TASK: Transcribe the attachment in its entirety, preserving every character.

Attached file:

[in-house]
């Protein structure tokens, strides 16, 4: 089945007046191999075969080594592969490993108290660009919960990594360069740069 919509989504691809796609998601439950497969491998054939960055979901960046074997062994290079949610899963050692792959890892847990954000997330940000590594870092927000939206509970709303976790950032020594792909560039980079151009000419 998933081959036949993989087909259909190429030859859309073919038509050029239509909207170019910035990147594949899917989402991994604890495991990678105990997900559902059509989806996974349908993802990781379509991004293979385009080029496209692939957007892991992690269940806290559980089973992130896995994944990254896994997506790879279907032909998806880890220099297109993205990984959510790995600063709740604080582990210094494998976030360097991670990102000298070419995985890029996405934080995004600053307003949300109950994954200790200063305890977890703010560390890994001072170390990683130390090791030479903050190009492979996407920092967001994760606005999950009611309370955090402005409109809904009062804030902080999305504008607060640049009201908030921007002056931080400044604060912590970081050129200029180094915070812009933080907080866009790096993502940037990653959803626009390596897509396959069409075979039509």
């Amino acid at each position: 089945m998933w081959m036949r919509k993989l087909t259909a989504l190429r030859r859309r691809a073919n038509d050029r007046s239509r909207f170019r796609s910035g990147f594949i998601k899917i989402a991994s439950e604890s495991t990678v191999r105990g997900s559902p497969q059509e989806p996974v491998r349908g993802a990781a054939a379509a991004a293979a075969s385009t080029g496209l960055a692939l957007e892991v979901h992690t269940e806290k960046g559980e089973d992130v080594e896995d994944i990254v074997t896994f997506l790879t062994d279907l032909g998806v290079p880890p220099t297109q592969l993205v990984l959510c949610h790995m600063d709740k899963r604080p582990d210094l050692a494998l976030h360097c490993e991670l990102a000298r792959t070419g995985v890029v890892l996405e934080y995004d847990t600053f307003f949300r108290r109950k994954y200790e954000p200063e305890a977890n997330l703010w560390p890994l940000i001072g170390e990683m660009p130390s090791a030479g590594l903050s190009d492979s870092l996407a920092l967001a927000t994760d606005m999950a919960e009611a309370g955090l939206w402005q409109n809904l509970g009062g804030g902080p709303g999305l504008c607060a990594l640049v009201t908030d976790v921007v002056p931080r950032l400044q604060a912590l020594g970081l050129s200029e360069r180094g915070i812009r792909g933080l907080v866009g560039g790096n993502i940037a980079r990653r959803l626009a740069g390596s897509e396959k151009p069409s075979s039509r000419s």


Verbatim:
[in-house]
């Protein structure tokens, strides 16, 4: 089945007046191999075969080594592969490993108290660009919960990594360069740069 919509989504691809796609998601439950497969491998054939960055979901960046074997062994290079949610899963050692792959890892847990954000997330940000590594870092927000939206509970709303976790950032020594792909560039980079151009000419 998933081959036949993989087909259909190429030859859309073919038509050029239509909207170019910035990147594949899917989402991994604890495991990678105990997900559902059509989806996974349908993802990781379509991004293979385009080029496209692939957007892991992690269940806290559980089973992130896995994944990254896994997506790879279907032909998806880890220099297109993205990984959510790995600063709740604080582990210094494998976030360097991670990102000298070419995985890029996405934080995004600053307003949300109950994954200790200063305890977890703010560390890994001072170390990683130390090791030479903050190009492979996407920092967001994760606005999950009611309370955090402005409109809904009062804030902080999305504008607060640049009201908030921007002056931080400044604060912590970081050129200029180094915070812009933080907080866009790096993502940037990653959803626009390596897509396959069409075979039509």
């Amino acid at each position: 089945m998933w081959m036949r919509k993989l087909t259909a989504l190429r030859r859309r691809a073919n038509d050029r007046s239509r909207f170019r796609s910035g990147f594949i998601k899917i989402a991994s439950e604890s495991t990678v191999r105990g997900s559902p497969q059509e989806p996974v491998r349908g993802a990781a054939a379509a991004a293979a075969s385009t080029g496209l960055a692939l957007e892991v979901h992690t269940e806290k960046g559980e089973d992130v080594e896995d994944i990254v074997t896994f997506l790879t062994d279907l032909g998806v290079p880890p220099t297109q592969l993205v990984l959510c949610h790995m600063d709740k899963r604080p582990d210094l050692a494998l976030h360097c490993e991670l990102a000298r792959t070419g995985v890029v890892l996405e934080y995004d847990t600053f307003f949300r108290r109950k994954y200790e954000p200063e305890a977890n997330l703010w560390p890994l940000i001072g170390e990683m660009p130390s090791a030479g590594l903050s190009d492979s870092l996407a920092l967001a927000t994760d606005m999950a919960e009611a309370g955090l939206w402005q409109n809904l509970g009062g804030g902080p709303g999305l504008c607060a990594l640049v009201t908030d976790v921007v002056p931080r950032l400044q604060a912590l020594g970081l050129s200029e360069r180094g915070i812009r792909g933080l907080v866009g560039g790096n993502i940037a980079r990653r959803l626009a740069g390596s897509e396959k151009p069409s075979s039509r000419s």